raised from 16
We run dance groups for people with dementia and their carers.
These are my parents, Robbie and Marjorie. My Mum was diagnosed with Alzheimer’s in 2011 and my Dad with mixed dementia in 2016. Our consultant told us to keep mum stimulated but there wasn’t much mum could do - she also has chronic arthritis in her hands so she can’t do arty things or arrange flowers, knit or embroider - the things she used to love. But she loves to dance - and I am a dance teacher so I decided to start a dance group for my mum and me and people like us. I set up a small not-for-profit and named it after her - The Marjorie May Dance Trust - to fund the group. (We are recognised as a charity by HMRC.)
Once we got going, dad decided to come along, too. He's pretty frail and pretty much confined to his chair but he still sees it as his job to chat to people and make them feel included.
We’ve been running for three years now and we’ve danced with many wonderful people with dementia and with their amazing carers. Our sessions tend to be joyful and pretty anarchic! Sometimes we’ve waltzed around the room, sometimes we’ve done seated tap dances, rock and roll or circle dances, we’ve moved with ribbon sticks and worn fancy gloves to improvise hand dances. We’ve had a snowball fight with indoor snow balls and kicked giant beach balls around the room. Some of our dancers are fairly able bodied and some are confined to wheelchairs and have very little movement - we’ve had the miracles - the times when someone who is in an advanced stage of disease gets up and dances round the room with one of the team - I wish that happened all the time but it doesn’t. What does happen all the time is that people move and laugh and connect with each other. People have a way of communicating with their loved one when language has become difficult; people with dementia have a space to enjoy themselves, express themselves, be creative and be free of the anxiety that can often accompany dementia, to be okay just as they are; we all leave the sessions feeling better.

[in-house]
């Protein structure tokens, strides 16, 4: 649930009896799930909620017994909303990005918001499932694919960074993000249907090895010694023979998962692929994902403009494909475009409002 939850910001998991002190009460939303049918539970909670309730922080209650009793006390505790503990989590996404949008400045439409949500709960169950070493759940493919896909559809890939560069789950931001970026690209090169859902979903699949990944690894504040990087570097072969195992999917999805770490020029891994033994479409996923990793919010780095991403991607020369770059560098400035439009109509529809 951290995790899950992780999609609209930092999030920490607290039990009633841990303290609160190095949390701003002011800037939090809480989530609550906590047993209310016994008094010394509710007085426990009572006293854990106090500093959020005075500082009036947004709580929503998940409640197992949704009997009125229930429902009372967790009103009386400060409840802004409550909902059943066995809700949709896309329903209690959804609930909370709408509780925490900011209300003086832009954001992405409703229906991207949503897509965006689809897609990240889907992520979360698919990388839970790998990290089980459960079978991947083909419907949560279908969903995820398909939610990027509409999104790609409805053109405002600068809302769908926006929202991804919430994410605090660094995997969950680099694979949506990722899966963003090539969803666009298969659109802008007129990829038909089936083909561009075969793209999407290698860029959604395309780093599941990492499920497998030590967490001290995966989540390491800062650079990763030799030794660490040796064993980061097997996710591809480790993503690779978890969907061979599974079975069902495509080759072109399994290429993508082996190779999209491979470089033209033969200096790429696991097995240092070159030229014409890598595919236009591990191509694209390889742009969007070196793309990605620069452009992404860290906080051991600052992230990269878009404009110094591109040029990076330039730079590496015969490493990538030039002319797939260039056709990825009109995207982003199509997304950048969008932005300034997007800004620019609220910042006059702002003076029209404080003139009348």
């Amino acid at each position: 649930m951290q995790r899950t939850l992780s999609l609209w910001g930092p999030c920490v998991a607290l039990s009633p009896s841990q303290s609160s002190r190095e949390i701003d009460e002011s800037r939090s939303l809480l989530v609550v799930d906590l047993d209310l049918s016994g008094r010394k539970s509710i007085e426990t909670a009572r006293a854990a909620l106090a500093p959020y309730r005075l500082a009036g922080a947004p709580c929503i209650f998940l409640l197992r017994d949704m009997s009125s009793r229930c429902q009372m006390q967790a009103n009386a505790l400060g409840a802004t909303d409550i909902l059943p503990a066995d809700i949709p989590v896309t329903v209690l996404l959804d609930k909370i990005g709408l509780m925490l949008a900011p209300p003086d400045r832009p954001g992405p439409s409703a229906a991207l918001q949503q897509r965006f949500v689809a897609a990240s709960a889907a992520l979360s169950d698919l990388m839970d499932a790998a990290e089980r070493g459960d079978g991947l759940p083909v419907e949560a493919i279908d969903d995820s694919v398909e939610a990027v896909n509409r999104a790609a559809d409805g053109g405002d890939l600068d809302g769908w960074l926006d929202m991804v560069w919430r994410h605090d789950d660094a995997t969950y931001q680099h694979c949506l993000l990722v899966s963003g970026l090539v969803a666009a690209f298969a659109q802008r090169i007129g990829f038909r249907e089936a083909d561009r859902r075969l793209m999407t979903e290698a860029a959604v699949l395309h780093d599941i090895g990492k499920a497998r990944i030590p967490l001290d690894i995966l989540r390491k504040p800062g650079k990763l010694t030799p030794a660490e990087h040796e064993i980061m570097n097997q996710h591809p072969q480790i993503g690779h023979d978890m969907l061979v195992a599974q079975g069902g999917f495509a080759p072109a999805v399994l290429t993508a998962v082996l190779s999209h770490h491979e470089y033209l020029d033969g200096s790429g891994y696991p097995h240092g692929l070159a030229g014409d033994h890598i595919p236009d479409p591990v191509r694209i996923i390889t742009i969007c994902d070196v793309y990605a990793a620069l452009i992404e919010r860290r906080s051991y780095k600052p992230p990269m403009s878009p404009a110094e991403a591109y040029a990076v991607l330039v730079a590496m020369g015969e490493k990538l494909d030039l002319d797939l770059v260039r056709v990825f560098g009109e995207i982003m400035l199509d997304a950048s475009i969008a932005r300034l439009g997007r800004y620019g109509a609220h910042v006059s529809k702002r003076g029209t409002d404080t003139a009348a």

I didn’t do this alone, I got lucky and found some great people to help me. At first friends and colleagues came all the way from London to help me get going (Thank you Jason Rowe, Sue Rickards, Becca and Bea) until I found wonderful women locally. We have a great team to run the sessions: Krisztina Dufala, Lynette Duxford, Annette Cave and me, Nina Robertson(and previously, Stacey, Jasmin and Grace). Sue Rickards, Kristina Dufala and Sharon Massey joined me as trustees. We all do the groups, and all the work to run the trust, on a voluntary basis. We pay for our own transport (Though if we had a volunteer who was perfect for us but couldn't afford the bus fair, we'd pay that). We now have two regular monthly groups as well as doing one-off sessions for other dementia organisations such as dementia cafes or day centres in and around Leicestershire. We are now starting to go a little further. We've been to Kettering and are returning in summer 2020. If people invite us, we try and say yes!
The money we are asking for is to run the groups for two years. It would cover the cost of hiring the venue; buying equipment such as percussion instruments, ribbon sticks and dance canes; refreshments; new music; and maintenance costs such as ensuring the electrical equipment is safe, updating our first aid training and insurance. I am a full time carer for Mum and Dad and I have very little time and energy left to fund raise so I need your help!
How you can help 1. Donating to our Givey project - any amount at all will help. 2. Spreading the word: share this on your Facebook Timeline, or email this page, or any other way you have.